A divide between the insured and the poor may be opening up in the cost of services for domestic abuse victims.
As the Affordable Care Act goes fully into effect next year, one area that will see changes is in health screenings and counseling for domestic abuse victims.
Under the provisions of the Act, costs for those services will be completely covered for people with private medical insurance.
But a disparity is also opening up for people on BadgerCare – Wisconsin's subsidized healthcare system for the poor. They would likely see increases in out-of-pocket costs for those same services.
Reporter Brendan O'Brien says currently under BadgerCare, people pay minimal or no copays for screenings by doctors and emergency rooms, as well as for counseling.
But recent changes to BadgerCare could mean that many poor patients won't be covered the same way in the future - and that could mean higher costs.
"Most people don't have to make a huge decision between $10 or $20," he says. "When you're really poor, it could mean either buying dinner or going to a counseling session five miles away on a bus on a cold winter day. The decisions that the poor make are that much more magnified, and they are in some cases, in this case, they could be life or death."
O'Brien has looked at the impact of these changes in BadgerCare as part of a special report on the policy implications of the Affordable Care Act for the online Milwaukee Neighborhood News Service.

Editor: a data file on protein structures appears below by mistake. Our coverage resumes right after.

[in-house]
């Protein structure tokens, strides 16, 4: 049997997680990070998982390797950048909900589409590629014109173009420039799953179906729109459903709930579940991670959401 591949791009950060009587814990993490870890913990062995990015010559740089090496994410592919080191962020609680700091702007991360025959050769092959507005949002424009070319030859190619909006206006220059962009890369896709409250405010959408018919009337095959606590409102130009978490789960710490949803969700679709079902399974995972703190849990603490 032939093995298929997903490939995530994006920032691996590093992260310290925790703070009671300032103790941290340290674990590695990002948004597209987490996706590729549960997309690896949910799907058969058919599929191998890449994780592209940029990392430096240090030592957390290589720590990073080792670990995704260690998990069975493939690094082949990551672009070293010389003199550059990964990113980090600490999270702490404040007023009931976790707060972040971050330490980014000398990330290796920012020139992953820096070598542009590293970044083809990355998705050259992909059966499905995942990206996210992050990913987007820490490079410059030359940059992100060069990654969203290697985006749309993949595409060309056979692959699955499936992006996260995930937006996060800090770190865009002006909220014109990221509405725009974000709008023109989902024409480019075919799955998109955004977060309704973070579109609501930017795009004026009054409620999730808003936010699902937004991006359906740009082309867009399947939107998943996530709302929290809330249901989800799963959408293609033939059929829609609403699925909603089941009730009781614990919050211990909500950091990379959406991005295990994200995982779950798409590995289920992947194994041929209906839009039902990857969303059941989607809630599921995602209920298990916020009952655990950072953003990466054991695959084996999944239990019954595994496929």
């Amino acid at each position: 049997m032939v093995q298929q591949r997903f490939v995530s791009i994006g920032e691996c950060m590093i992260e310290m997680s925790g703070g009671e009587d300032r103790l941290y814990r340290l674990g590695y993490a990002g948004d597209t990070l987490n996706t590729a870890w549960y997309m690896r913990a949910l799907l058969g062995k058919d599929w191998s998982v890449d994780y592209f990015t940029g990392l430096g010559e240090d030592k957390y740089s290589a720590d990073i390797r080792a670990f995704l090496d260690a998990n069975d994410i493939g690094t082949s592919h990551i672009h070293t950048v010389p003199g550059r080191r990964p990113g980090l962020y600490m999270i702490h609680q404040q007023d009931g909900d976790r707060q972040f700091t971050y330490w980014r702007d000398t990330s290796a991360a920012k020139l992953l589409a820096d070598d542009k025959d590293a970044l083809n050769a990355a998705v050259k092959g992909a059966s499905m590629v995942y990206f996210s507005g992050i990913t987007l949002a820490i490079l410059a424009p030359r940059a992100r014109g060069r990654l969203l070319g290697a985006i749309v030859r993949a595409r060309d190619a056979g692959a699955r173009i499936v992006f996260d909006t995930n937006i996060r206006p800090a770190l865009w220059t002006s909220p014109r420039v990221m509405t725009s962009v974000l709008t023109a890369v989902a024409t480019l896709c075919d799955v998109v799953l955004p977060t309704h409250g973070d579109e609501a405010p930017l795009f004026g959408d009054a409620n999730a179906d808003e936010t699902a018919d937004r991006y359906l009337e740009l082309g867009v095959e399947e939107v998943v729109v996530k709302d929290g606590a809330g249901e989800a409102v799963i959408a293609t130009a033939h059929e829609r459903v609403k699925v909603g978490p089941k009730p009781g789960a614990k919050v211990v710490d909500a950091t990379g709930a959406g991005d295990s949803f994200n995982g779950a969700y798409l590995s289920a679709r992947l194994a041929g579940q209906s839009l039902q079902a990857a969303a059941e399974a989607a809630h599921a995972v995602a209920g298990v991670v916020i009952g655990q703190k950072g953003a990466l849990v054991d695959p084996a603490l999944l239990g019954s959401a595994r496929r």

He says those probable increases stem from Governor Scott Walker refusing to take federal Medicaid dollars to expand BadgerCare in the state. Those who will stay on BadgerCare may see an increase in copays.
Moreover, without the expansion, fewer poor people will be covered by BadgerCare. O'Brien says it is currently unclear if those who no longer qualify will pay more for domestic violence screening and counseling under the Affordable Care Act's coverage.
"We have a situation potentially where those that are on BadgerCare or those who were on BadgerCare and they were kicked off, are going to have less availability or more cost in front of them when it comes to domestic screenings and counseling than those that are on private insurance," he says.
Counseling for victims of domestic violence usually plays out over a long period of time, which means out-of-pocket expenses can add up. But O'Brien says it's a necessary service for victims.
"It is a re-jiggering of your whole being, of who you are, what you believe in, your self-worth, your self respect," he says, "and so all of this has to be reconfigured and that's why counseling is such an important critical component to healing from domestic violence."
O'Brien says the potential increases in costs for poor victims of domestic violence depend on whether the federal government approves the waiver application Wisconsin will submit, asking to opt out from the expansion of Medicaid.